By John Helmer, Moscow

For the first time since the execution of Richard Sorge in Sugamo prison, Tokyo, on November 7, 1944, the highest representative of the Red Army and of the Russian Defence Ministry has made an official visit of tribute at his grave. 

Sergei Shoigu (lead picture, right), General of the Army and Minister of Defence, visited Sorge’s grave (left) on Wednesday, May 29.  Also taking the salute were senior Russian military officers and Russia’s Ambassador to Japan, Mikhail Galuzin. Shoigu was on an official visit to Tokyo this week for meetings with the Japanese Defence Minister, Takeshi Iwaya, and for a session with the foreign ministers, Sergei Lavrov and Taro Kono.

Not before in Japan has Sorge, one of the greatest agents of the Soviet military intelligence services, been honoured in this fashion by his country.  (more…)


By John Helmer, Moscow

The US Army’s general staff has paid the RAND think-tank in California to devise a brand new plan of attack against Russia. The plan was released a month ago, on April 24.  The new idea is Operation SWARM – that means throwing everything the US can think of at Russia.

SWARM (lead image) isn’t exactly new. He started in 1977 when Spider-Man discovered SWARM was a German scientist who had survived Hitler’s defeat and escaped to South America. He wasn’t doing too well until he was irradiated by a super-collider at RAND. SWARM  moved to the East Coast of the US,  and then to Syria.  He hasn’t been doing too well against Spider-Man anyplace.

One of the reasons for the new plan is that the Pentagon generals don’t take seriously RAND’s public declaration that it’s “a research organization that develops solutions to public policy challenges to help make communities throughout the world safer and more secure, healthier and more prosperous.” The US Army, like RAND, has a narrower view of whose prosperity they aim to help, starting with themselves.

Another of the reasons is that retired State Department official James Dobbins, the lead author of the new attack-Russia plan, needs money to replace his past employment at the State Department and White House where he worked on US wars in Bosnia, Kosovo, Somalia, and Afghanistan.   Equally in need of cash are his co-authors, several of whom are retirees from the intelligence and armed services. 

And finally the third reason,  as RAND concedes in several charts, is that none of the things the US Government has been throwing at Russia for the past five years has been working as intended, while the risks of BBB have been growing; that’s backfires, boomerangs and bloodshed. (more…)


By John Helmer, Moscow

Journalism is war by other means. If you don’t understand this you are either an enlisted soldier or a  casualty with a serious head-wound.  On the ground covered by journalism it’s impossible to hide;  innocent civilians are inevitably caught in the cross-fire.

Most Russians have known this since the start of the nineteenth century.

After Anton Chekhov’s reports from Sakhalin were published between 1891 and 1893, Russian  journalism didn’t recover to his standard for fifty years. It began again at the German invasion on June 22, 1941. But it lasted for just four years – until the Red Army victory in Berlin and the capitulation of the Germans in May 1945.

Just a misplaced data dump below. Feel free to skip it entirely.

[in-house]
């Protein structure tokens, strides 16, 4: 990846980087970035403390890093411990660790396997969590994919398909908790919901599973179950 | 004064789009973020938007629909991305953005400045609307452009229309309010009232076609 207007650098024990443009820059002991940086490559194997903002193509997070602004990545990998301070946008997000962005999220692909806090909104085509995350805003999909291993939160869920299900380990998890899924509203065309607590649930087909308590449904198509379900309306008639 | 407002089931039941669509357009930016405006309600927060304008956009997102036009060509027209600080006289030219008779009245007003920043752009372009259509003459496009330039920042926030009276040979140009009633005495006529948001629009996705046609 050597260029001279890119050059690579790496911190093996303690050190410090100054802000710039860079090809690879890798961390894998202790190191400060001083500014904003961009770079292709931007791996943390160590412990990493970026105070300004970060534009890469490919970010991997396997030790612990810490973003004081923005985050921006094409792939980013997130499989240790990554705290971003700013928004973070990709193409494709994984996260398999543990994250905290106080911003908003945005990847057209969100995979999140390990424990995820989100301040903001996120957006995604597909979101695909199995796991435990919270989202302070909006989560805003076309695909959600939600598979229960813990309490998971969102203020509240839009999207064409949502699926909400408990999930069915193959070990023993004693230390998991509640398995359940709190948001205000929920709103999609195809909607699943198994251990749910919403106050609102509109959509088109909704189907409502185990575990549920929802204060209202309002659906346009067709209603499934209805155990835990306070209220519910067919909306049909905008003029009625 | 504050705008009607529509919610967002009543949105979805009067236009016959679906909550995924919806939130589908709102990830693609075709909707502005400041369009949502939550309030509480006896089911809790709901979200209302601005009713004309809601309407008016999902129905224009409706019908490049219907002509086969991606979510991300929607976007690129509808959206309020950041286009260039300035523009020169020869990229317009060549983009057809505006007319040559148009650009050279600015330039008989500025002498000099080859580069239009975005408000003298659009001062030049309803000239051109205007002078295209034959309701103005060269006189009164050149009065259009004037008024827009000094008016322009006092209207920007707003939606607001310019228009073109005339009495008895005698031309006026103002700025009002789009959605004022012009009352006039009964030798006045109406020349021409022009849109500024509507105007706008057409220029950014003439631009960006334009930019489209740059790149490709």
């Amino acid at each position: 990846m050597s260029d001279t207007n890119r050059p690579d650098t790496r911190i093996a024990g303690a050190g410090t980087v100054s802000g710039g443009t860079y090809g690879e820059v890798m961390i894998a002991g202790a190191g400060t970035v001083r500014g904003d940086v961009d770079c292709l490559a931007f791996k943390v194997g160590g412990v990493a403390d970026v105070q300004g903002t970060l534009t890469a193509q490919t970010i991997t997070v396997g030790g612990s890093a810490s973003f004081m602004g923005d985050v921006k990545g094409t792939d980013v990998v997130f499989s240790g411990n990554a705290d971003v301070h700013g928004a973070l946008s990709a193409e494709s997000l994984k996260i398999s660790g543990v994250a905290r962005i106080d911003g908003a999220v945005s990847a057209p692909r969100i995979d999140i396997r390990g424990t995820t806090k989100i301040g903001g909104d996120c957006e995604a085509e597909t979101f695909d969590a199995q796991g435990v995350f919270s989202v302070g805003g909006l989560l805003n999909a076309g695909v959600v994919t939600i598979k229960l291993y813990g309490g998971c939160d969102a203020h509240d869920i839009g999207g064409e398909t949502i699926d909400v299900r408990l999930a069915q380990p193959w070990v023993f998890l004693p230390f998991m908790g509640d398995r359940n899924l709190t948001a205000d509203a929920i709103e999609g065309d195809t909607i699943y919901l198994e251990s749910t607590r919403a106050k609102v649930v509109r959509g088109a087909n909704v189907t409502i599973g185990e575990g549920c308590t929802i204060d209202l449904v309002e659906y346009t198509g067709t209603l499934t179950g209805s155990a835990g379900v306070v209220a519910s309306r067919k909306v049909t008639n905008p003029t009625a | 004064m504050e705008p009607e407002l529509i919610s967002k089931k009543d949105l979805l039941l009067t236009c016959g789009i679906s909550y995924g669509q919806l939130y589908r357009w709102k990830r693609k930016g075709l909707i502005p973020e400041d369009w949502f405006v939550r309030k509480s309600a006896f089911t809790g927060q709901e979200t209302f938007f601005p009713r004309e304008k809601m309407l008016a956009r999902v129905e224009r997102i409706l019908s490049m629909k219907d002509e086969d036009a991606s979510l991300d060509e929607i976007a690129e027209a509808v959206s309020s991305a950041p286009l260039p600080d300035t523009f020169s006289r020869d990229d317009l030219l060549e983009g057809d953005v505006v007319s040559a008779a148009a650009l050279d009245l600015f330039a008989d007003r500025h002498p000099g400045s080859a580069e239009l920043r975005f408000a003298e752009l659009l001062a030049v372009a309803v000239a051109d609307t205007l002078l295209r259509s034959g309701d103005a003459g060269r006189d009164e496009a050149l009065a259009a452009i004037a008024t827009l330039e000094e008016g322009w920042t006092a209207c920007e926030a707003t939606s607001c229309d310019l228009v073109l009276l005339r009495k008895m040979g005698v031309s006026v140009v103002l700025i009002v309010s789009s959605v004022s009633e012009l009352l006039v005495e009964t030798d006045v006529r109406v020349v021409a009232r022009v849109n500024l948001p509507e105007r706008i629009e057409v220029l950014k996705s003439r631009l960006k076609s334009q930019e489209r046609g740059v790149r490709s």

Vasily Grossman (lead image) was one of the very best of the Russian reporters on the front in that brief period. He far excelled his English-writing peers on other fronts, particularly American fakers like Ernest Hemingway. 

A new biography of Grossman, published in the US, reveals in Grossman’s own words why he is still a model of the genre in Russian. It also explains how and why he was silenced on orders of Josef Stalin, and his major book, combining his battlefield notes and interviews, banned from 1961 until 1988.  

“Evil is overthrown”, Grossman reportedly said to another Russian correspondent on the roof of the Reichstag on May 2, 1945. Just for the time being, he acknowledged later on.

There can be no irony, just dismay that Grossman’s biography demonstrates that the biographer, Alexandra Popoff, a Russian turned Canadian, and her publisher, the Yale University Press, have no comprehension of what Grossman meant, nor of his lesson for journalism the world over – that evil isn’t overthrown.  That today, as you read this, it’s alive and well in Canada and at Yale University, not to mention Berlin (again), Paris, London, Washington, and not to forget, Moscow (again). Grossman the Russian soldier is on the opposite side from Popoff the American soldier. (more…)


By Andrei Maximov, Moscow*

The oil company of the ex-owner of Yugra Bank, now under arrest, managed to embezzle not less than 20 billion rubles from the state budget.

Gasoline prices in Russia have become the subject of almost daily meetings of the government, as well as jokes and internet memes. Social networks are full of impressive price comparison charts: for example, in 2008, when oil cost $130 per barrel, drivers at petrol stations paid 23.5 rubles for a litre of 95-octane, and in 2018, with an average oil price of $70, they paid almost 45 rubles. The state puts the blame for these rising prices on the oilmen, who strive to sell most of their raw materials abroad. They, in turn, don’t get tired of reminding everyone how much of a share in the rising price is taken by taxes and excise duties.  Beyond this endless discussion (at least in the public part of it) there is only corruption and theft to explain the price. These two factors, meanwhile, play a significant role in the price of the final product and in the amount of taxes collected, as the example of the oil company Dulisma shows.